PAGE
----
During the Civil War, access to good medical supplies was very limited. Many Northern surgeons were only able to carry a very basic instrument kit, known as a “surgeon’s companion.”6 They were unable to obtain much of the medicine and supplies that they were accustomed to using during their civil practices, largely because of paperwork and other technical difficulties. Their access to quality instruments and vaccinations was limited as well. The assistance that the military received from the Sanitary Commission greatly increased their supplies and materials—from medicine to food and blankets.
Confederate surgeons were also very limited in their supplies, perhaps more so than surgeons in the Union army. Two Confederate surgeons from Texas testified that their army did not take very good care of their wounded men, failing to supply proper food, water, and surgical supplies.3 The Confederate army also did not have a central organization such as the Sanitary Commission to furnish supplies where the army was lacking. Their access to medicine was so scarce that they carried out attempts to smuggle it in from the North by sewing it into the dresses of Southern women.6 Medical instruments provided by the military were also limited, and surgeons often had to rely on their instruments from their home practices. The one advantage the South had in the area of materials was their access to cotton. Cotton could be used to make high-quality, effective bandages.6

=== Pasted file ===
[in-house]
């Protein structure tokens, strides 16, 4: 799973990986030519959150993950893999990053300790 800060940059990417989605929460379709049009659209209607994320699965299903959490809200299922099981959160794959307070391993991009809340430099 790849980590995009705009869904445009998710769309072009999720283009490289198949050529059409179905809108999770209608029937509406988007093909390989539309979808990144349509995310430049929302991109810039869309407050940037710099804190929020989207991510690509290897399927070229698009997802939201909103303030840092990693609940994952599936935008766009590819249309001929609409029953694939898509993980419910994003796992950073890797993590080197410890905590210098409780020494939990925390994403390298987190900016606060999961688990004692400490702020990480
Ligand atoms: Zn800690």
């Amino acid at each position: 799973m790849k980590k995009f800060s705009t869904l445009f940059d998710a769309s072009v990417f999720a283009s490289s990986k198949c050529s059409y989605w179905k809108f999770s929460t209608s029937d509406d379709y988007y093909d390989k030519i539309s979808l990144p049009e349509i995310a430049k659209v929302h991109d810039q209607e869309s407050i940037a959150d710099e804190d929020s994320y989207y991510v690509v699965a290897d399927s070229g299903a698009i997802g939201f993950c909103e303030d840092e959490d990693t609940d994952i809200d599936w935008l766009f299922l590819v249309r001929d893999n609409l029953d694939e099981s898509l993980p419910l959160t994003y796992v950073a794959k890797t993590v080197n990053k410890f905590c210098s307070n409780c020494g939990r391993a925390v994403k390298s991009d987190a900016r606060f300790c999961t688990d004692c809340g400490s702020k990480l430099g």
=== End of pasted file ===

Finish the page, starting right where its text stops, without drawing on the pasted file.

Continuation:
In addition to simply lacking access to supplies, surgeons had access to supplies that were unfamiliar to them or of poor quality. Surgeons did not use anesthetics often because they were unfamiliar with their use. Chloroform was probably the most common anesthetic, and it was only fourteen years old at the time of the Civil War.4 The transportation that the surgeons relied on to send their wounded to hospitals was also very poor. The sick and wounded were packed together closely, resulting in more men dying from disease than died from battle.